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tv   Thursday in Parliament  BBC News  July 6, 2018 2:30am-3:00am BST

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scott pruitt, has resigned. mr pruitt faces at least a dozen investigations into his spending habits and alleged misuse of office. president trump said he had done an outstanding job. in the next few hours, the us is set to start imposing tariffs of 25% on $34 billion worth of chinese exports, including industrial machinery and medical devices. china has hit back with tariffs on american agricultural produce. rescuers in thailand are stepping up their efforts to get the trapped boys out of a flooded cave before the weather closes in. thousands of litres of water have been pumped out of the caves, bringing the flood levels down. but the window of opportunity for any rescue is not expected to last long, as more rain is expected on sunday. now on bbc news, thursday in parliament. hello and welcome to
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thursday in parliament. on this programme: the home secretary tells mps the nerve agent that's poisoned a couple in wiltshire could be the same as that used against an ex russian spy and his daughter in march. it could very well be the exact same nerve agent that was used in march because it would not have had time to deteriorate in any meaningful way. there's more pressure on the work and pensions secretary over how she interpreted a critical report into a key government benefit. and there's anger in the commons when a debate on allowing mps to vote by proxy after the birth of a child is pulled from the schedule. how many more babies will have to be born to members of this house before we can start to put some modern practises in place to take care of those women and those babies? but first, the home secretary, sajid javid, has said the novichok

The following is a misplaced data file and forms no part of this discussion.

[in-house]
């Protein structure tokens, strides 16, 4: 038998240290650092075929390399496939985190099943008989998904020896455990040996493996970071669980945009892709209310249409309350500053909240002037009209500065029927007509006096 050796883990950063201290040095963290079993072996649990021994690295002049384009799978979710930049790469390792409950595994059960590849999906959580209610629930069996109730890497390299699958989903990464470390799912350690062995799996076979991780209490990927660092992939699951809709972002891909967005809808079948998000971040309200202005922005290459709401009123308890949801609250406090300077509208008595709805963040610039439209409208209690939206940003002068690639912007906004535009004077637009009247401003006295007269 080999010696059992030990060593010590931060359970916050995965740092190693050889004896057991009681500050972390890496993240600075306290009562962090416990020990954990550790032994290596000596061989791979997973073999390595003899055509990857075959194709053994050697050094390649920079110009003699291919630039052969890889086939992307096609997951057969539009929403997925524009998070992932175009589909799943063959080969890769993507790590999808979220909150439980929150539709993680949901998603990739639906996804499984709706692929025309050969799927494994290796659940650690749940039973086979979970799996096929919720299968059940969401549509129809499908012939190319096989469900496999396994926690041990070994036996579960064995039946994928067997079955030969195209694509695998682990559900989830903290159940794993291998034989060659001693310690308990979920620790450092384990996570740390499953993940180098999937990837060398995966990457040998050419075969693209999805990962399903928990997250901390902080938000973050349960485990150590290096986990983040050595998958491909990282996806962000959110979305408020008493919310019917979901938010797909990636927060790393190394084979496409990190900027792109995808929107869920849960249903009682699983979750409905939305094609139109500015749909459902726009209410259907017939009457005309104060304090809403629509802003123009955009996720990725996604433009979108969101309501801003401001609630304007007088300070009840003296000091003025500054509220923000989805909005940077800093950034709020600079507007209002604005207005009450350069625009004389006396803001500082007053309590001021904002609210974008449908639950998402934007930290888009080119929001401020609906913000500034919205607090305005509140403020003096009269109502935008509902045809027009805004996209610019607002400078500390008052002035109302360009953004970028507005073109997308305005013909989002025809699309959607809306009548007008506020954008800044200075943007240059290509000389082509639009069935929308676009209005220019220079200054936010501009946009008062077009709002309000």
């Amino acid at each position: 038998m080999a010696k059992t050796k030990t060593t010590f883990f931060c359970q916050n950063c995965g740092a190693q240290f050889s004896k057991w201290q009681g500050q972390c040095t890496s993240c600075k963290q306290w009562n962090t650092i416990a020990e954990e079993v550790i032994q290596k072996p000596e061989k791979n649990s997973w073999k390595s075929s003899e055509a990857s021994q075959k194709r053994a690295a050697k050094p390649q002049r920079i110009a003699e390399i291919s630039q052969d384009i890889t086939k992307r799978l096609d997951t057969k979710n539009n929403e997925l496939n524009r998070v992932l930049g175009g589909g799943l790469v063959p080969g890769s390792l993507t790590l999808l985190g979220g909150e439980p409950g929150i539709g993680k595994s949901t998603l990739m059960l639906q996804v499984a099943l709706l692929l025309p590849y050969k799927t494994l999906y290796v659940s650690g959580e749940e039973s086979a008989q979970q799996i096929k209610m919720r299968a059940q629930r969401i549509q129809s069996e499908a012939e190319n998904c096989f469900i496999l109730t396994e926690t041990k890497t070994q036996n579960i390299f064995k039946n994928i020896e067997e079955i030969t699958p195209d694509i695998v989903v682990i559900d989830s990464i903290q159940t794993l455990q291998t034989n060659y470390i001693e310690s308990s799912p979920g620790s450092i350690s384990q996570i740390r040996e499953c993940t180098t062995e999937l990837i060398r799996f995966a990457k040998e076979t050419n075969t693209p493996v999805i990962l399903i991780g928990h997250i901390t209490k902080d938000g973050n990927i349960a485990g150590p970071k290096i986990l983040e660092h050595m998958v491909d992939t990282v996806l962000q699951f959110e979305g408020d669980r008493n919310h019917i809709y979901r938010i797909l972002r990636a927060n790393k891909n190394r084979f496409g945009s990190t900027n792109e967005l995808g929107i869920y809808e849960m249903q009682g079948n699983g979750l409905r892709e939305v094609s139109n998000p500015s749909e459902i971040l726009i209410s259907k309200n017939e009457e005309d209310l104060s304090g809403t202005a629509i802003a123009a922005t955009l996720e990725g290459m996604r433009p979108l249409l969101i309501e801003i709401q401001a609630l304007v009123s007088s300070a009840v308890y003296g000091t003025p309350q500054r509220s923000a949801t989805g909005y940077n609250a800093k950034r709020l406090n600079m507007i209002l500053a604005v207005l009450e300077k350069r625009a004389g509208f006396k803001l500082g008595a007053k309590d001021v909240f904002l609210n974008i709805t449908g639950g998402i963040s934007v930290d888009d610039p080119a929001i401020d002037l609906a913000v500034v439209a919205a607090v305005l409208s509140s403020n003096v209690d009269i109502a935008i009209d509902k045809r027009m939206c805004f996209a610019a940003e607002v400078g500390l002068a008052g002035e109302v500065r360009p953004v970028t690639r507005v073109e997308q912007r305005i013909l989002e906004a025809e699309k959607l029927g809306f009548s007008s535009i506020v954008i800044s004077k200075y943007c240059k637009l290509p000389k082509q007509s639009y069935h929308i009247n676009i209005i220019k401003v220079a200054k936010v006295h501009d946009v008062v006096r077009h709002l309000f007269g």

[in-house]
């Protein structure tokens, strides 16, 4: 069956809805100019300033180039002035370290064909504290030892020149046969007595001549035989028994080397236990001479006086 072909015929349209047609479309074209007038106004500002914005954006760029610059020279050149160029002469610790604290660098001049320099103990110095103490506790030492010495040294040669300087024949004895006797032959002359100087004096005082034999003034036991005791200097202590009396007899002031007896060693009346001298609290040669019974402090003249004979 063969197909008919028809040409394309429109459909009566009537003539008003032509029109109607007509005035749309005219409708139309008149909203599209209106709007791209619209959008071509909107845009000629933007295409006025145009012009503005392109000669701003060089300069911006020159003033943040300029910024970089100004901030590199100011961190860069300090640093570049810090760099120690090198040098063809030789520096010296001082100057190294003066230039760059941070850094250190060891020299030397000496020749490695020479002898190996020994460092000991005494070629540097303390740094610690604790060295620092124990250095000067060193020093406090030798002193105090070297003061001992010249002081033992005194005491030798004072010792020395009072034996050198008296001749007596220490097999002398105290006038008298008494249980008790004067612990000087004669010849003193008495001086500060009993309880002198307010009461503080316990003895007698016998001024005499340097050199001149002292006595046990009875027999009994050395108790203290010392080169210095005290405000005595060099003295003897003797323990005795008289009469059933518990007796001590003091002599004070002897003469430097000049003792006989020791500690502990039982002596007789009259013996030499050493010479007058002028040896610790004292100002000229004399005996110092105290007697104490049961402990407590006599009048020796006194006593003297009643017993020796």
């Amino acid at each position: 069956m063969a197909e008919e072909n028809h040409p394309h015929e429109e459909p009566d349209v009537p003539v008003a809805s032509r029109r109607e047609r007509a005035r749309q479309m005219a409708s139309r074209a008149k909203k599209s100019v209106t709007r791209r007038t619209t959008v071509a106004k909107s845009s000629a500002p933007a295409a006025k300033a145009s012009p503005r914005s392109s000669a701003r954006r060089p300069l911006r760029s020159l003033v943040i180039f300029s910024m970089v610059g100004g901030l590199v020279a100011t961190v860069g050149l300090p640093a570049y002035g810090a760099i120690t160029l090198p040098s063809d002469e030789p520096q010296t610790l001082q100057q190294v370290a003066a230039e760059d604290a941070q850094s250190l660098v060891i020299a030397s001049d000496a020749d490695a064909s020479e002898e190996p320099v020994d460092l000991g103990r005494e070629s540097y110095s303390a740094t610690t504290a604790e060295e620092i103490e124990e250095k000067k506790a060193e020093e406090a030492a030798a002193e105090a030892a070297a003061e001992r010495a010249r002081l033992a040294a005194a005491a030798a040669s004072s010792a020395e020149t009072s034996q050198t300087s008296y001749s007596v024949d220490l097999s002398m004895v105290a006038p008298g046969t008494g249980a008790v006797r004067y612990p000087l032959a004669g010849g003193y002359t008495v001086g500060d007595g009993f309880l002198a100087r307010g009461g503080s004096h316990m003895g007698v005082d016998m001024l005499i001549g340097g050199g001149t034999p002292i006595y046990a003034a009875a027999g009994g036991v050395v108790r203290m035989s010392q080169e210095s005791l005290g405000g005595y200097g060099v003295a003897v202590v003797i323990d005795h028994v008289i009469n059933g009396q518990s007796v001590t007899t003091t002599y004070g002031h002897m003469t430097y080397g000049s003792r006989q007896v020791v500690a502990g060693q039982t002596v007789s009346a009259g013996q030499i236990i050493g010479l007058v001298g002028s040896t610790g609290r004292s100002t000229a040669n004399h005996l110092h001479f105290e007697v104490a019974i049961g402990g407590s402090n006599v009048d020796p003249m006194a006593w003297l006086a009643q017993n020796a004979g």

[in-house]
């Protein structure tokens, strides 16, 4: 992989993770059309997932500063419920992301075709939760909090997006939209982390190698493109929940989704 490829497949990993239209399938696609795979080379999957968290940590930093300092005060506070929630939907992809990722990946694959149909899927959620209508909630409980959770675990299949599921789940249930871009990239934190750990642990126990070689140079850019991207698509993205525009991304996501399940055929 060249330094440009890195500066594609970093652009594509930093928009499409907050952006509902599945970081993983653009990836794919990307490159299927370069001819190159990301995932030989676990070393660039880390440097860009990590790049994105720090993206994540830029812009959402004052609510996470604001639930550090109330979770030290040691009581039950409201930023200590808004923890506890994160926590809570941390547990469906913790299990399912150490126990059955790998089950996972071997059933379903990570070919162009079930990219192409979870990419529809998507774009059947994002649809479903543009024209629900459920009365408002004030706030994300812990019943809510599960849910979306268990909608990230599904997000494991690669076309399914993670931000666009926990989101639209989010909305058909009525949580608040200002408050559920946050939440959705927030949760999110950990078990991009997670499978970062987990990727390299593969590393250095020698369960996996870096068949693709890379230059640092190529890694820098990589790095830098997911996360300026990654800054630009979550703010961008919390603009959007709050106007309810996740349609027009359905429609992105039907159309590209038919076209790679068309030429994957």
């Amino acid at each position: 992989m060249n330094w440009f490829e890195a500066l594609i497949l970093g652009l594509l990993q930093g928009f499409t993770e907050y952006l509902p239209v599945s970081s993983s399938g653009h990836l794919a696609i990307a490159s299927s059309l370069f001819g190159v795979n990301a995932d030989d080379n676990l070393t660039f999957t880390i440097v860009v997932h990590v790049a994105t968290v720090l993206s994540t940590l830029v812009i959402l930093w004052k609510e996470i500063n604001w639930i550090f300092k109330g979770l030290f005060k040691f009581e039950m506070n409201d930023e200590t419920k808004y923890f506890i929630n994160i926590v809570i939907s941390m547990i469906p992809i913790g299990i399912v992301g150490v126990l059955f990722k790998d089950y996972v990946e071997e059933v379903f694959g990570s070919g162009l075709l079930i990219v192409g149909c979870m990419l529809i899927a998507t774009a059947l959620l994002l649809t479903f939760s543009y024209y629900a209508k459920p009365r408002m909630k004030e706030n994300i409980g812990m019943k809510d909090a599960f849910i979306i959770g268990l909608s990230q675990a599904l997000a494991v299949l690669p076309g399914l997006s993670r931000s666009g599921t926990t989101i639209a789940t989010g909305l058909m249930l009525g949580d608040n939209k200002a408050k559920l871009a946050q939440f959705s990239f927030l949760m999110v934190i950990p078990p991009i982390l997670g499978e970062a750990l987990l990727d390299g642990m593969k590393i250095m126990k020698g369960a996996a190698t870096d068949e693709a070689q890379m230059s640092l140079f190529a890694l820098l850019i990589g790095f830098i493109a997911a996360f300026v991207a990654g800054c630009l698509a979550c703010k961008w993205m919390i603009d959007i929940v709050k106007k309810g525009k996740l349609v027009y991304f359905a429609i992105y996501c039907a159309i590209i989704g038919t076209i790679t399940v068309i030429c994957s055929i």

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nerve agent that has poisoned two people in amesbury in wiltshire is the same as that used in the attack on sergei and yulia skripal in march. sajid javid was updating mps after a meeting of the emergency committee cobra. the couple had been found unwell at their home on saturday and were taken to salisbury district hospital, where the skripals had also been treated. the home secretary said he understood local people would be feeling very anxious. let me reassure you — the public safety is of paramount importance. public health england's latest assessment is that, based on the number of casualties affected, there is no significant risk to the wider public. their advice is informed by scientists and the police, as the facts evolve. he said the main line of inquiry was that this case was linked to the poisoning of the skripals in march, an attack ministers blamed on the russian government.
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it is completely unacceptable for our people to be either deliberate or accidental targets, or for our streets, our parts, our towns to be dumping grounds for poison. we will continue with our investigations as a matter of urgency and i will keep the house and the public updated on any significant developments. the home secretary will appreciate how alarmed the public — particularly the people of wiltshire — must be at the second incident involving the nerve agent novichok in four months. and this incident has occurred long after local people had been assured that there have been a federal clean—up of the area. we understood that numerous areas across salisbury had been decontaminated, at great expense and with great thoroughness. and it is still not clear whether this is a wholly separate incident or the fallout from the original incident, but with effects being felt months apart. is he in a position to tell us whether or not it is possible